In the US, we may prefer not to use whatever restroom is available when the need arises but, hey, we can usually find one. The story is very different in India: While the country is enjoying rapid economic development, women in particular lack access to toilets, says the New York Times. More than half of Indian households have no toilet according to recent census data; that figure has actually increased as more people have left rural areas for the cities, where many live in slums.
Whether in urban or rural areas, women face discrimination to address a basic human need. In the countryside, they (like men) relieve themselves in fields, but women often do so in groups before dawn, for safety. In the cities, women — unlike men — often have to pay to use the toilet.
In Mumbai (formerly Bombay), India’s largest city, activists have begun a campaign for what is being called the Right to Pee. Minu Gandhi describes this as a “basic civic right…. a human right.” Mumbai has a long way to go towards providing this right:
…millions of people depend on public toilets, which are usually in dark and filthy buildings that operate as male-controlled outposts. The municipal government provides 5,993 public toilets for men, compared with only 3,536 for women. Men have an additional 2,466 urinals. (A 2009 study found an even greater imbalance in New Delhi, the national capital, with 1,534 public toilets for men and 132 for women.)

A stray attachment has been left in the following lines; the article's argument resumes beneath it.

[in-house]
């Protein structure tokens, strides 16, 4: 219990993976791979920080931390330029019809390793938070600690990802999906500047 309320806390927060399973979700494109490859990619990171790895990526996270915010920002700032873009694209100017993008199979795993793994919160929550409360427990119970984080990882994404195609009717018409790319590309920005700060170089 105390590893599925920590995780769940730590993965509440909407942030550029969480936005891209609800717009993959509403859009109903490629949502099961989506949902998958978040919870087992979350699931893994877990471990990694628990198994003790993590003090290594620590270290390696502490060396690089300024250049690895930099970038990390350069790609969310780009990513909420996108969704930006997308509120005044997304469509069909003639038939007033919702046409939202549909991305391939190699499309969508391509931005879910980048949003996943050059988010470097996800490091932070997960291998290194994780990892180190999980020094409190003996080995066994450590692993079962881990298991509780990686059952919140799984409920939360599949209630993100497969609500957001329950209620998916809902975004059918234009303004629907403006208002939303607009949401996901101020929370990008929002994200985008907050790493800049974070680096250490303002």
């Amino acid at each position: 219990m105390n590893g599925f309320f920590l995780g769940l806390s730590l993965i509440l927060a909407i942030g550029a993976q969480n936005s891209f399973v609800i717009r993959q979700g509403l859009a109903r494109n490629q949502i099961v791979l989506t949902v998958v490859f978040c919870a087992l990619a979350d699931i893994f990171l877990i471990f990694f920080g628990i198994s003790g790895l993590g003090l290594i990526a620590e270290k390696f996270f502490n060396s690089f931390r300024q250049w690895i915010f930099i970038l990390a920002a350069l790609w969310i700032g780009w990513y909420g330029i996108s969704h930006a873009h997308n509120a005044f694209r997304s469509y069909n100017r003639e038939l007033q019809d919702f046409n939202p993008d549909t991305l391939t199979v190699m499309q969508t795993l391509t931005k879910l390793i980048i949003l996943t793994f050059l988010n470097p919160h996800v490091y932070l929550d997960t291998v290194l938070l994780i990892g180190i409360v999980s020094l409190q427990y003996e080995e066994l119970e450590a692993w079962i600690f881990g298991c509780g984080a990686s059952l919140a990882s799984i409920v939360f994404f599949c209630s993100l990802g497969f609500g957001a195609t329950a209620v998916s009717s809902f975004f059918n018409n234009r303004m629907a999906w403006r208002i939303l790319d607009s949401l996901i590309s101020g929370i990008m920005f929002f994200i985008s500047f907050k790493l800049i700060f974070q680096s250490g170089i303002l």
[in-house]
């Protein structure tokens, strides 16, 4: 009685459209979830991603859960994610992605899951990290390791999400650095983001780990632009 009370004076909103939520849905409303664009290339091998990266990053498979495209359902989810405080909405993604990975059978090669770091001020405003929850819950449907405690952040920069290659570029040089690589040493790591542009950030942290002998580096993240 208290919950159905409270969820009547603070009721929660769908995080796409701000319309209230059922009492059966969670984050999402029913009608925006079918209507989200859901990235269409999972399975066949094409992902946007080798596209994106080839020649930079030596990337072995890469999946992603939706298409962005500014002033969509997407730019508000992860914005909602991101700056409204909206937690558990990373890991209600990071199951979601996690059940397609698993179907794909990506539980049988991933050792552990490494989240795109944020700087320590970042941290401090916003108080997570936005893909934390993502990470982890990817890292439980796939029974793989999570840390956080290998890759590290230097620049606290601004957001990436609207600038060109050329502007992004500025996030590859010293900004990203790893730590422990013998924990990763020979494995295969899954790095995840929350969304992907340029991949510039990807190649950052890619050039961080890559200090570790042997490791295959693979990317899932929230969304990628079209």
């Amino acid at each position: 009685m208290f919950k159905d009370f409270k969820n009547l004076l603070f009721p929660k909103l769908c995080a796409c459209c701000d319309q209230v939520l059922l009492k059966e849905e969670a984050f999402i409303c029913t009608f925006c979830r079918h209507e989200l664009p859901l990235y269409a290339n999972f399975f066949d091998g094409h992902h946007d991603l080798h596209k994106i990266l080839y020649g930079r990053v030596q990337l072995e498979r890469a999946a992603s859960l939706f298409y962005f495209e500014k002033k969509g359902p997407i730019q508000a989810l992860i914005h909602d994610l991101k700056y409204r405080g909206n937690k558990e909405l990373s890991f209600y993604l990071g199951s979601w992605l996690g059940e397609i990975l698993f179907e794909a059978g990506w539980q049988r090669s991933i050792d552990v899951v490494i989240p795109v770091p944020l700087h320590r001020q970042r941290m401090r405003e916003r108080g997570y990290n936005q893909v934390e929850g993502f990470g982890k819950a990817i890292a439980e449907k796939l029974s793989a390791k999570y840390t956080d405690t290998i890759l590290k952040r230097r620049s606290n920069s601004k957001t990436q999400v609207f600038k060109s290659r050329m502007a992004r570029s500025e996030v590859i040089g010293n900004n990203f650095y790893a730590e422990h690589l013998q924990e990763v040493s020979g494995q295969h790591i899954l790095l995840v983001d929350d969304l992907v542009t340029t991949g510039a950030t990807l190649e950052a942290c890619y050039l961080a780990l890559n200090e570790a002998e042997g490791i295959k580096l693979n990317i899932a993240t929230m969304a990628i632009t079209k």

Almost always, a male attendant oversees these toilets, collecting fees. Petty corruption is rampant in India, and public toilets are no exception: Men must pay to use a toilet but can use urinals free (based on the premise that urinals, usually just a wall and a drainage trench, do not need water). But women are regularly charged to urinate, despite regulations saying they should not be.
The fee to use the public toilets is often just a few rupees (a few pennies). But that is money that must be used sparingly in a country where the government has defined the urban poor as those who live on 29 or fewer rupees a day.